The Consequence of Work & Rest

Hugh Welchel, executive director for The Institute of Faith, Work & Economics (, said, “God is a worker.  From the very beginning of Scriptures we are faced with the inescapable fact that work is part of God’s character and nature.”1  As image-bearers of our Creator, then we have to consider the fact that there are certain aspects of God’s character and nature that we reflect.  God certainly made it clear that the call to work is one of those shared attributes.  When we read Genesis 2, we find that work is the first task given to Man.  Genesis 2:15, “The Lord God took the man and placed him in the garden of Eden to work it and watch over it.”  God didn’t put man in the garden to string up a hammock between two trees and listen to the birds sing.  Eden was no doubt the epitome of pristine locations, but it wasn’t a vacation.  Perhaps we picture Eden as being the backdrop for a Jimmy Buffet song, but that simply isn’t the biblical picture.  God put man in the garden to work.  Work is one of those topics that doesn’t get brought up in church very often.  Ignoring it has clearly been to our detriment.

It is very interesting that there are three errors regarding work that plague us today.  A proper understanding of the first three chapters of Genesis corrects all three of those errors.  The first error is that of laziness.  The Bible speaks very clearly in regards to this error.  Not only do we have Adam’s commission to till and keep the garden in Genesis 2, Proverbs 13:4 says, “The soul of the sluggard craves and gets nothing.”  1 Timothy 5:8 reminds us, “But if anyone does not provide for his relatives, and especially for members of his household, he has denied the faith and is worse than an unbeliever.”  I could go on…for a LONG time.  Yet today, we are living in a day and time when laziness is widespread.  Of course, there is something to be said about helping people who are facing unexpected hardships, but as we have seen so many times, handouts and entitlements incentivize laziness for those who are prone to that error.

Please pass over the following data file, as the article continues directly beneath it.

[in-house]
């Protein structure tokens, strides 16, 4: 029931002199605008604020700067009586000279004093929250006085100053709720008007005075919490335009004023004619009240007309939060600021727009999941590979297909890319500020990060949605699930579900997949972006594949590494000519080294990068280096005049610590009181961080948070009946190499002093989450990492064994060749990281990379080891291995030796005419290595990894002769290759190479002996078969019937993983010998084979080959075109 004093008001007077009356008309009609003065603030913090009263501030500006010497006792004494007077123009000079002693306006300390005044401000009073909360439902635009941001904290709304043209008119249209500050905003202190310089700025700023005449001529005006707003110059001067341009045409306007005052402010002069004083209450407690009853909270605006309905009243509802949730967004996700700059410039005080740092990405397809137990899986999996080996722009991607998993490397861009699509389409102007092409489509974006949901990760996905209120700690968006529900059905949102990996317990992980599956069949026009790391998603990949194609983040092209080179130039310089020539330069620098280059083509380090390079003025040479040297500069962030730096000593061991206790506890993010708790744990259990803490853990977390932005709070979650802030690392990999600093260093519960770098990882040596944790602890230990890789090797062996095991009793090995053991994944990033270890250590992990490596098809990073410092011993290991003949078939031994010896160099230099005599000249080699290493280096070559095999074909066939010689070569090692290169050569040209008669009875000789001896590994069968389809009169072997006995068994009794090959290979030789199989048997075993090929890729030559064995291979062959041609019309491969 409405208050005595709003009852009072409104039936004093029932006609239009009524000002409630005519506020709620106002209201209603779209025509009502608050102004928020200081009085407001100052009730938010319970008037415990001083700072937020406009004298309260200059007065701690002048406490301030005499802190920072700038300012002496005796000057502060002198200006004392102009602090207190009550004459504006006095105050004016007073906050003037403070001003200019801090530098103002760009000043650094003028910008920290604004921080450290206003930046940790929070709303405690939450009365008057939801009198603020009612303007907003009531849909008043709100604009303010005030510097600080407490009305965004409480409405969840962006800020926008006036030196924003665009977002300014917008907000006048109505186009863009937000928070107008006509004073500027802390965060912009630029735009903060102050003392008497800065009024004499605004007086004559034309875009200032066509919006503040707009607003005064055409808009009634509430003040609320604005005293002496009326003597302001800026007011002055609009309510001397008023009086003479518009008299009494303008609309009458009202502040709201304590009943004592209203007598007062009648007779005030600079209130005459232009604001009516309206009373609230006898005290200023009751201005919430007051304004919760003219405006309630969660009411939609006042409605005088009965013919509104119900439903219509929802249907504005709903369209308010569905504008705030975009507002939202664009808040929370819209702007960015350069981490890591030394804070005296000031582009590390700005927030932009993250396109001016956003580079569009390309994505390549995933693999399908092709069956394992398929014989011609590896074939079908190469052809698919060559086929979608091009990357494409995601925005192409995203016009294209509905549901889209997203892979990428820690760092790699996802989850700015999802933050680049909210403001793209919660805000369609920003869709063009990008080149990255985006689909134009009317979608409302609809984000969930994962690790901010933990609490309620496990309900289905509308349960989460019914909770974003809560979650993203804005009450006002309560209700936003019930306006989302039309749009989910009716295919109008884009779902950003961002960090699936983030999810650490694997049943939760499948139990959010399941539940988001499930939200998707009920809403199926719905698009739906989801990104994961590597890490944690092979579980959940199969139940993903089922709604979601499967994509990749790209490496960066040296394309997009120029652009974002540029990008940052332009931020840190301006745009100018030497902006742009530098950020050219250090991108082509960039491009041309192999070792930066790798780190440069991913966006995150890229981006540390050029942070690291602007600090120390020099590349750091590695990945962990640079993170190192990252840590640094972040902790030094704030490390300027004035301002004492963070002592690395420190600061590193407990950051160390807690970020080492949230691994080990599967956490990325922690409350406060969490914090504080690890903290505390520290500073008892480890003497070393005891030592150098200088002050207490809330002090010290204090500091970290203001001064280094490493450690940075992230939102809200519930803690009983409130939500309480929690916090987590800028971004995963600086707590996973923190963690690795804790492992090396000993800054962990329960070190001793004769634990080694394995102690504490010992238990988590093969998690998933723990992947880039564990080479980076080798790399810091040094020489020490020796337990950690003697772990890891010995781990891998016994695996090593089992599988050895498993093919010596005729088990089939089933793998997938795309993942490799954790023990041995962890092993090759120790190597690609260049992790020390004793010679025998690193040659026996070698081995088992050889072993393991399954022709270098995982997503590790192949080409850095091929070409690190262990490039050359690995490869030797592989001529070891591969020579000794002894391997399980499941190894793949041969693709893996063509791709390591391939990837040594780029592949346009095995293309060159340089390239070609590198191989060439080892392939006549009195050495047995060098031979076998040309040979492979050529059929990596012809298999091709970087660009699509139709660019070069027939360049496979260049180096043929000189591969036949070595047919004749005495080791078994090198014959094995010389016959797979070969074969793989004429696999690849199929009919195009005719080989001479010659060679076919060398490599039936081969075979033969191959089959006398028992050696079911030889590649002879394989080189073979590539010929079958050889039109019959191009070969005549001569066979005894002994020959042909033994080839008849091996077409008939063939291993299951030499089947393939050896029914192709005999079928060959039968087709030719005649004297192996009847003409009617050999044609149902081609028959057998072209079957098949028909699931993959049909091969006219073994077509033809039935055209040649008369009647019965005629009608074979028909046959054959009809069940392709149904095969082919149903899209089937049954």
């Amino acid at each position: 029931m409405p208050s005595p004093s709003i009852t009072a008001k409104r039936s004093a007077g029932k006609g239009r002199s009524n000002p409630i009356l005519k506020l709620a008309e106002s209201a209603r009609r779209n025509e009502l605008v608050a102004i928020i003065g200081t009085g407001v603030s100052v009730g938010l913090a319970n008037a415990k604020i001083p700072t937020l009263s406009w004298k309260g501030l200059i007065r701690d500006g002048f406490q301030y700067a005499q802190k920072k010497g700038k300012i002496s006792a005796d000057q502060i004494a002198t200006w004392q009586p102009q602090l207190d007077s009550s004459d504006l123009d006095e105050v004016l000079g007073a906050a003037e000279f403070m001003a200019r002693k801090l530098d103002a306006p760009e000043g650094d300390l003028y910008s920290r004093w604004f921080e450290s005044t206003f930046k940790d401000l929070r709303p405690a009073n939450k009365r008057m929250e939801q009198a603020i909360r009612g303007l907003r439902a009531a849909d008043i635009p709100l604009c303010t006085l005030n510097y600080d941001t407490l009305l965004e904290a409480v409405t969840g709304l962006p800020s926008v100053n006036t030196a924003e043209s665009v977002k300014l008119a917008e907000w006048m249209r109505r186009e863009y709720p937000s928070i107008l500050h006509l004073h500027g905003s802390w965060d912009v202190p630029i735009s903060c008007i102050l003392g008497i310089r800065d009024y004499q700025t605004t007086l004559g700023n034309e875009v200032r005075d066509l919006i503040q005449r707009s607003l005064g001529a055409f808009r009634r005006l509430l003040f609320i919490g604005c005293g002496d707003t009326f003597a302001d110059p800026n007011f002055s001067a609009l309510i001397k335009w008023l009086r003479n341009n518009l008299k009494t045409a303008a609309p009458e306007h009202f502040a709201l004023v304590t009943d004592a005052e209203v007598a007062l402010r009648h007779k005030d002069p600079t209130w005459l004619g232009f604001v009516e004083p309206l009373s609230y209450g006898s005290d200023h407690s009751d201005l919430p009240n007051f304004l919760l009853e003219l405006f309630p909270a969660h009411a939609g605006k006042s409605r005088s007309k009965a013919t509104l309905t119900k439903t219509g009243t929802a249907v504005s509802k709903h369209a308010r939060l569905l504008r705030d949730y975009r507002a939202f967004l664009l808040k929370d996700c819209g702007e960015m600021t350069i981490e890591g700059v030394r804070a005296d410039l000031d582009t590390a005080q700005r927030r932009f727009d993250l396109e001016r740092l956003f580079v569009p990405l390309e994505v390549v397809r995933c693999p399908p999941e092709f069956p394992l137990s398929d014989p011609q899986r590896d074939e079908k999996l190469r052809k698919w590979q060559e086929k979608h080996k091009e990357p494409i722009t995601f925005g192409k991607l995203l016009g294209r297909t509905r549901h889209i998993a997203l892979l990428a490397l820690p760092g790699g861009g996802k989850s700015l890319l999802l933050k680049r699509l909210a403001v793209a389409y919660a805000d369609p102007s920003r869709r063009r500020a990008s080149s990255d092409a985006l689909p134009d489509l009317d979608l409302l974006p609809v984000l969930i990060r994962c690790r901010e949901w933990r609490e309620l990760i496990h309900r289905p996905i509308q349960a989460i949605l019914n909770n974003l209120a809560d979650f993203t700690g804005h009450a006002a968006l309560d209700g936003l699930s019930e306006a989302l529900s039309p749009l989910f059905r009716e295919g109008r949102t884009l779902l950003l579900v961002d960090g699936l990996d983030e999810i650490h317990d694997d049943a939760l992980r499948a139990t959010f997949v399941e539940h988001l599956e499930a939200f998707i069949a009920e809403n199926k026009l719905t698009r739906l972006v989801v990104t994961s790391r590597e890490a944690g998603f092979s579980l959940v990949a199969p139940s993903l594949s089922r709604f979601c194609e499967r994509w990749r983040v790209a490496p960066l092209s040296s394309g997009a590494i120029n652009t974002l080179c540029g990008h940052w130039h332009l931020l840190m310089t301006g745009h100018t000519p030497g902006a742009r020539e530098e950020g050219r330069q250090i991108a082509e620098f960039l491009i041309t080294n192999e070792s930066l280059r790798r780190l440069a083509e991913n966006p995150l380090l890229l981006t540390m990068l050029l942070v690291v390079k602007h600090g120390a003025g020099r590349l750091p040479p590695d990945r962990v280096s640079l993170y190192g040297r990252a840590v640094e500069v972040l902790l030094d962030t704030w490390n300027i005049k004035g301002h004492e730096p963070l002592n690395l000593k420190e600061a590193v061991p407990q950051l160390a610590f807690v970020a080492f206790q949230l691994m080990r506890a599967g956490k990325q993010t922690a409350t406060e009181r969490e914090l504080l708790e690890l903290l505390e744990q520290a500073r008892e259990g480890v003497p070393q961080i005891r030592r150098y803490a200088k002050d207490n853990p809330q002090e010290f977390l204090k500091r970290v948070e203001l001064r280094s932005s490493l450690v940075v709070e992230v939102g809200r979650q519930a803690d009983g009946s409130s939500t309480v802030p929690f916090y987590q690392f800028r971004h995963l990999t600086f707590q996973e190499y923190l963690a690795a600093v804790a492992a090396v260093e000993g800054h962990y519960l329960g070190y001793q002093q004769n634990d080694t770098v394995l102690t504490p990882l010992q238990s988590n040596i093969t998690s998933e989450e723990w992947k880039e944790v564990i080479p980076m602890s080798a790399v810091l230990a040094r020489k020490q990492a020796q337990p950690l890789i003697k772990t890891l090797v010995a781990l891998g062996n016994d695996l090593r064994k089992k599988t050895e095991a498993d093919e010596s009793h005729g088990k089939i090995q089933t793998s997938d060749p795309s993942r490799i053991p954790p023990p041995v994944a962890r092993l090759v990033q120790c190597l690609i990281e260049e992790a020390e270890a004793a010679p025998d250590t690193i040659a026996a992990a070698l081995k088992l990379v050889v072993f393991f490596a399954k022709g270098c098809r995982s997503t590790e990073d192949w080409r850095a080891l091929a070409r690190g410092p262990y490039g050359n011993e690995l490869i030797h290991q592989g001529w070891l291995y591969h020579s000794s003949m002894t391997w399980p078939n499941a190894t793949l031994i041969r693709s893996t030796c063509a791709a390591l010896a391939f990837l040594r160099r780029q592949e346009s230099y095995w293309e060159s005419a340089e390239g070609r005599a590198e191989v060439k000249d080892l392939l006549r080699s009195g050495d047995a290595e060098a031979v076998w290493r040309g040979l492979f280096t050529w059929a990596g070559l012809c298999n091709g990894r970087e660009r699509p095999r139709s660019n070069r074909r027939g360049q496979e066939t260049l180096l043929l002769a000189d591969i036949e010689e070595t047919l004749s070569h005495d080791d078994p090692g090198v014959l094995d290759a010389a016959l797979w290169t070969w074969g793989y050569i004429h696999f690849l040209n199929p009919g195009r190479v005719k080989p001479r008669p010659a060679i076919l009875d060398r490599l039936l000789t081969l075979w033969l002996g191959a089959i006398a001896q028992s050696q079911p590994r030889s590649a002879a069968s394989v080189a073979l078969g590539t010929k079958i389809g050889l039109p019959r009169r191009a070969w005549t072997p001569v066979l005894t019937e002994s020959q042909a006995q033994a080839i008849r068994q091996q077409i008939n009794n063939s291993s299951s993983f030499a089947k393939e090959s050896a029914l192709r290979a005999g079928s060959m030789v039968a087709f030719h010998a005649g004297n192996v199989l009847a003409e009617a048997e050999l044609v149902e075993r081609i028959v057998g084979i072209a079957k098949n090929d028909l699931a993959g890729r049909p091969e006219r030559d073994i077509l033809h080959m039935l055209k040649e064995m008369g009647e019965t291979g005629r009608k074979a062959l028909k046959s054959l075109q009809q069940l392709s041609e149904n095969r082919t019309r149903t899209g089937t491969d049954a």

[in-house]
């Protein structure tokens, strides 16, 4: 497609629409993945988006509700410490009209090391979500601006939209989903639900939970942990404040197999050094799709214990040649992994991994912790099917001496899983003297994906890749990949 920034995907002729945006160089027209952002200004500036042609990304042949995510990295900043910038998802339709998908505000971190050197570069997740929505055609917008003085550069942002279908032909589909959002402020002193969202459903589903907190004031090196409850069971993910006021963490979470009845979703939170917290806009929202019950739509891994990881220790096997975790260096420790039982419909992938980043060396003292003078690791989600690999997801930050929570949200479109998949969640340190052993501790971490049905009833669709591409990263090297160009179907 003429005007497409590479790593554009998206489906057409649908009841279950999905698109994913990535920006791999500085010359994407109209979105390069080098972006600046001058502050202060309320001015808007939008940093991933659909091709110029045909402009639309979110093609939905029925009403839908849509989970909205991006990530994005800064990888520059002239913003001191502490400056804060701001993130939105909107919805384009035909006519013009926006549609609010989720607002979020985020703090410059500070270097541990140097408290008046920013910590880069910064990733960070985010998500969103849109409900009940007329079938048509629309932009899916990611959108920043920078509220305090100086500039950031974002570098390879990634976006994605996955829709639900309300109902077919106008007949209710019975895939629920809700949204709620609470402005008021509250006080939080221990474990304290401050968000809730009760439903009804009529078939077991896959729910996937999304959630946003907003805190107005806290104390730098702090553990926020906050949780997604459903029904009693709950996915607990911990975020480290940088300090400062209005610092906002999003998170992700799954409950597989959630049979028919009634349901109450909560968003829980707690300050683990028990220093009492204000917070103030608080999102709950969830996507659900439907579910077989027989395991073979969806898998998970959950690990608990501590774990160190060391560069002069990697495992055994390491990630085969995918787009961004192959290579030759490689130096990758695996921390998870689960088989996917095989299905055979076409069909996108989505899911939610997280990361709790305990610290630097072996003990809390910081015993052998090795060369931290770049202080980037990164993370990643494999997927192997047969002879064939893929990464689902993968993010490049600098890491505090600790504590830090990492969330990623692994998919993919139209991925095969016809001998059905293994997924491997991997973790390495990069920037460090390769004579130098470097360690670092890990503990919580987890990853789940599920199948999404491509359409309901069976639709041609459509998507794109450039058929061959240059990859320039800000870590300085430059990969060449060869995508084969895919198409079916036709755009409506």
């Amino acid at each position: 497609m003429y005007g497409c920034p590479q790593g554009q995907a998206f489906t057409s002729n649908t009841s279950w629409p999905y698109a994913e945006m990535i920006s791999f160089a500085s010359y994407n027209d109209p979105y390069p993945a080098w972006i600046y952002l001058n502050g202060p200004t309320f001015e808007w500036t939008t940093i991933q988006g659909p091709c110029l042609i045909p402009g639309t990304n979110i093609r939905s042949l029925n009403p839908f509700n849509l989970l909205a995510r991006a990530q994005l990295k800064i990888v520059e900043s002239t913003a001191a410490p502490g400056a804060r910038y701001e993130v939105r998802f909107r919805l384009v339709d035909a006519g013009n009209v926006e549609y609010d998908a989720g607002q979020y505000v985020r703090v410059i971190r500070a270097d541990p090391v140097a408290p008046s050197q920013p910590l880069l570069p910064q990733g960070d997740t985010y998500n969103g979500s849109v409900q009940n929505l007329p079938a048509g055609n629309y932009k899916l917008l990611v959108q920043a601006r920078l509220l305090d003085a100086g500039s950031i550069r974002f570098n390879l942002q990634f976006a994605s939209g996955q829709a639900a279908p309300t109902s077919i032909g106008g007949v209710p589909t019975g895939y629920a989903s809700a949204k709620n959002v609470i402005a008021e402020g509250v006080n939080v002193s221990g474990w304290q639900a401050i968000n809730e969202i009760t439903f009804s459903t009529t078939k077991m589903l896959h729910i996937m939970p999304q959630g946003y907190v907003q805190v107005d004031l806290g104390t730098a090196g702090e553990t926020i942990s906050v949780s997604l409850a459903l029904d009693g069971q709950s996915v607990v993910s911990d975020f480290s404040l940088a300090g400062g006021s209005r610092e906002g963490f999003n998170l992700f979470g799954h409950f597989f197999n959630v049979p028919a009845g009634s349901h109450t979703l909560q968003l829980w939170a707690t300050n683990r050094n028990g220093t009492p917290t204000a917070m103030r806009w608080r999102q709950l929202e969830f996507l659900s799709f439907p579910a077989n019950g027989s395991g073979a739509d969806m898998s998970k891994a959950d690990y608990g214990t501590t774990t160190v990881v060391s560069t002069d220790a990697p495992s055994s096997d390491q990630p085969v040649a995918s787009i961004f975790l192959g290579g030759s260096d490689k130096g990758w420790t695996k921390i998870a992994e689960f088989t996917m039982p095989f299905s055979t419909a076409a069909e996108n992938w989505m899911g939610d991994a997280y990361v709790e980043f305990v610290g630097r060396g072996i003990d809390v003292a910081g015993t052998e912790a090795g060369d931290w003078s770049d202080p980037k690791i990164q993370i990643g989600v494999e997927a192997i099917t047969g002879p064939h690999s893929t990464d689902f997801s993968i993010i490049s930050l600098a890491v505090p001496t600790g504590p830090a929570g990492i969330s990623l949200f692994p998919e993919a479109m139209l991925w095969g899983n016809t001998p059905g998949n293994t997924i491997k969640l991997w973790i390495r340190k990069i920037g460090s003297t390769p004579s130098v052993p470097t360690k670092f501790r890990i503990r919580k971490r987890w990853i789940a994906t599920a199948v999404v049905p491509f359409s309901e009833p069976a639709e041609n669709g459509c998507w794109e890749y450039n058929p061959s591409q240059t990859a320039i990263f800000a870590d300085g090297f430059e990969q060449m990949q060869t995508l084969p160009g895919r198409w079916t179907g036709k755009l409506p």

The second error is that of frustration and a lack fulfillment.  It is important to understand that work was not a product of the Fall in Genesis 3.  Certainly, one of the effects of the Fall is that work is often frustrating and difficult.  However, in Christ, we begin to recapture that perfect image that is marred with sin.  It is for this reason that Paul says in Colossians 3:23, “Whatever you do, work heartily, as for the Lord and not for men.”  Christians must begin to understand that work is not a means to an end, a necessary evil in a market-driven economy.  Instead, they should see their work as yet another way to worship God and partake in His mandate to those who bear his image.  Welchel said, “Work is not a curse but a gift from God.  By our work we employ useful skills to glorify God and love our neighbors.  Work is not a result of the Fall.”

The third error is when we allow work to become idolatry.  This is the polar opposite of laziness.  Always remember that after God worked for 6 days, he rested on the sabbath.  Likewise, God gave the sabbath to his image-bearers for their good.  Work can easily consume us.  Now, we can work from home.  And while that may save some commute time, it can also make it far too easy to avoid rest and reflection.  Instant communication means that our work can find us anytime, anyplace.  If we are not careful, we can allow our work to destroy our families, jeopardize our health, and distract us from our faith.  If we are to redeem work for the glory of God, then we must also understand that God desires for us to take time to rest and reflect.

Properly understanding Genesis means that we avoid these errors and begin to reclaim our work for God’s glory, not simply see it as a means to an end.  As Colossians 3:17 reminds us, “Whatever you do, in word or deed, do everything in the name of the Lord Jesus, giving thanks to God the Father through him.”

In Christ,

Pastor Brian


1.  Hugh Welchel, How then Should We Work, Thomas Nelson Publishers, 2012, p. 7.


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